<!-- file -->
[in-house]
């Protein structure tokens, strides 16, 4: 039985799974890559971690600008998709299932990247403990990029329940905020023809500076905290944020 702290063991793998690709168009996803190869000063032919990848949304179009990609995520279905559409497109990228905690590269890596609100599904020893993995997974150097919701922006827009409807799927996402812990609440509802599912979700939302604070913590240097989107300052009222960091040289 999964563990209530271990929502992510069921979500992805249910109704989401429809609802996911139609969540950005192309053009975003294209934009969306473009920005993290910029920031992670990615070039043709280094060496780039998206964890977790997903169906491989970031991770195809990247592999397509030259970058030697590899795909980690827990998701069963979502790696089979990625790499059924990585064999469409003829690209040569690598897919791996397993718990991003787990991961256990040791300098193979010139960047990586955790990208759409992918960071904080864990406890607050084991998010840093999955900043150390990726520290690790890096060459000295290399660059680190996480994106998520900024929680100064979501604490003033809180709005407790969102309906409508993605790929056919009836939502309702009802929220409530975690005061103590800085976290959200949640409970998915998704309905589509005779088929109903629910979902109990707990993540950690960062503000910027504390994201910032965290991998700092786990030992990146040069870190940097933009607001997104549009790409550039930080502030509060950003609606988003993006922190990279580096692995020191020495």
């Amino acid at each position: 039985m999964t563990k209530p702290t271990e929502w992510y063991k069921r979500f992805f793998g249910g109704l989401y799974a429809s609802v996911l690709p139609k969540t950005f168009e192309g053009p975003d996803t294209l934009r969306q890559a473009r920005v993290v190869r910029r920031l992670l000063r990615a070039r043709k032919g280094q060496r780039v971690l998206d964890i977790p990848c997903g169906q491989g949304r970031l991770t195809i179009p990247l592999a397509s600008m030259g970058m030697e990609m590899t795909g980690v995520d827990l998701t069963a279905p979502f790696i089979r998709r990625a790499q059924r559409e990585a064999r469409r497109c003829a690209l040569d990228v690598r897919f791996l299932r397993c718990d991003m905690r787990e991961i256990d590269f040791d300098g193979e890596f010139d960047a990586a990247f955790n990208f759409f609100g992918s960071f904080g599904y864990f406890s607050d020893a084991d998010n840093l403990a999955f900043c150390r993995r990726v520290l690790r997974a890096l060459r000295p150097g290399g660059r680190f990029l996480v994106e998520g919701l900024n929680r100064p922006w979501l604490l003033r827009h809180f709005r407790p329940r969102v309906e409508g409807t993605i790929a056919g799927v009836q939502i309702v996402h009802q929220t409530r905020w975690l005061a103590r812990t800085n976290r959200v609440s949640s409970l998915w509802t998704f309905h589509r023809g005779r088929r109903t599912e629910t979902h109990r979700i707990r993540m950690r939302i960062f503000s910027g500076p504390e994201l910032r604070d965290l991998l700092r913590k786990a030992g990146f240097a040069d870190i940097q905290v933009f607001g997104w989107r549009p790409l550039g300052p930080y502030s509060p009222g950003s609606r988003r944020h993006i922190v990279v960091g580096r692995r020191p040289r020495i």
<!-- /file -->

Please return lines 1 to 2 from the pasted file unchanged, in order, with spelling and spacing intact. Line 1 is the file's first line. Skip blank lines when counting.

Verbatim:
[in-house]
């Protein structure tokens, strides 16, 4: 039985799974890559971690600008998709299932990247403990990029329940905020023809500076905290944020 702290063991793998690709168009996803190869000063032919990848949304179009990609995520279905559409497109990228905690590269890596609100599904020893993995997974150097919701922006827009409807799927996402812990609440509802599912979700939302604070913590240097989107300052009222960091040289 999964563990209530271990929502992510069921979500992805249910109704989401429809609802996911139609969540950005192309053009975003294209934009969306473009920005993290910029920031992670990615070039043709280094060496780039998206964890977790997903169906491989970031991770195809990247592999397509030259970058030697590899795909980690827990998701069963979502790696089979990625790499059924990585064999469409003829690209040569690598897919791996397993718990991003787990991961256990040791300098193979010139960047990586955790990208759409992918960071904080864990406890607050084991998010840093999955900043150390990726520290690790890096060459000295290399660059680190996480994106998520900024929680100064979501604490003033809180709005407790969102309906409508993605790929056919009836939502309702009802929220409530975690005061103590800085976290959200949640409970998915998704309905589509005779088929109903629910979902109990707990993540950690960062503000910027504390994201910032965290991998700092786990030992990146040069870190940097933009607001997104549009790409550039930080502030509060950003609606988003993006922190990279580096692995020191020495």